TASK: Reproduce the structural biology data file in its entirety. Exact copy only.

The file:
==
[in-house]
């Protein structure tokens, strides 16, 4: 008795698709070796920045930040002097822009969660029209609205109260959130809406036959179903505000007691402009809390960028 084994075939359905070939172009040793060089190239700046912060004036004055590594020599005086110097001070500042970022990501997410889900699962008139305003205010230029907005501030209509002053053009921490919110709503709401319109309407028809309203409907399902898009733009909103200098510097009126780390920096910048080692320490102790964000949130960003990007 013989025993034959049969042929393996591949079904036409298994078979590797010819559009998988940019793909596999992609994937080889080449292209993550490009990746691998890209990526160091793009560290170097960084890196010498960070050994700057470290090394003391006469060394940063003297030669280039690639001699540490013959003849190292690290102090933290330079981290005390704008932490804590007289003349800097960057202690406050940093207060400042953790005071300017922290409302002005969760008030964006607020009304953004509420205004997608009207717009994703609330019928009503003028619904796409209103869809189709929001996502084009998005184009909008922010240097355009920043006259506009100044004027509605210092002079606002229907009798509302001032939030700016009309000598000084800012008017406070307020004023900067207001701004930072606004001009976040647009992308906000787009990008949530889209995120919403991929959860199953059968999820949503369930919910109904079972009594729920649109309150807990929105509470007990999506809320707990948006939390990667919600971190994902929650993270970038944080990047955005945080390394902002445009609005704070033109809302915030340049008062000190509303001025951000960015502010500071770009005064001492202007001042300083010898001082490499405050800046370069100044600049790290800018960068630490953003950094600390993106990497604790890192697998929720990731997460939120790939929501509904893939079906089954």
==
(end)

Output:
[in-house]
């Protein structure tokens, strides 16, 4: 008795698709070796920045930040002097822009969660029209609205109260959130809406036959179903505000007691402009809390960028 084994075939359905070939172009040793060089190239700046912060004036004055590594020599005086110097001070500042970022990501997410889900699962008139305003205010230029907005501030209509002053053009921490919110709503709401319109309407028809309203409907399902898009733009909103200098510097009126780390920096910048080692320490102790964000949130960003990007 013989025993034959049969042929393996591949079904036409298994078979590797010819559009998988940019793909596999992609994937080889080449292209993550490009990746691998890209990526160091793009560290170097960084890196010498960070050994700057470290090394003391006469060394940063003297030669280039690639001699540490013959003849190292690290102090933290330079981290005390704008932490804590007289003349800097960057202690406050940093207060400042953790005071300017922290409302002005969760008030964006607020009304953004509420205004997608009207717009994703609330019928009503003028619904796409209103869809189709929001996502084009998005184009909008922010240097355009920043006259506009100044004027509605210092002079606002229907009798509302001032939030700016009309000598000084800012008017406070307020004023900067207001701004930072606004001009976040647009992308906000787009990008949530889209995120919403991929959860199953059968999820949503369930919910109904079972009594729920649109309150807990929105509470007990999506809320707990948006939390990667919600971190994902929650993270970038944080990047955005945080390394902002445009609005704070033109809302915030340049008062000190509303001025951000960015502010500071770009005064001492202007001042300083010898001082490499405050800046370069100044600049790290800018960068630490953003950094600390993106990497604790890192697998929720990731997460939120790939929501509904893939079906089954």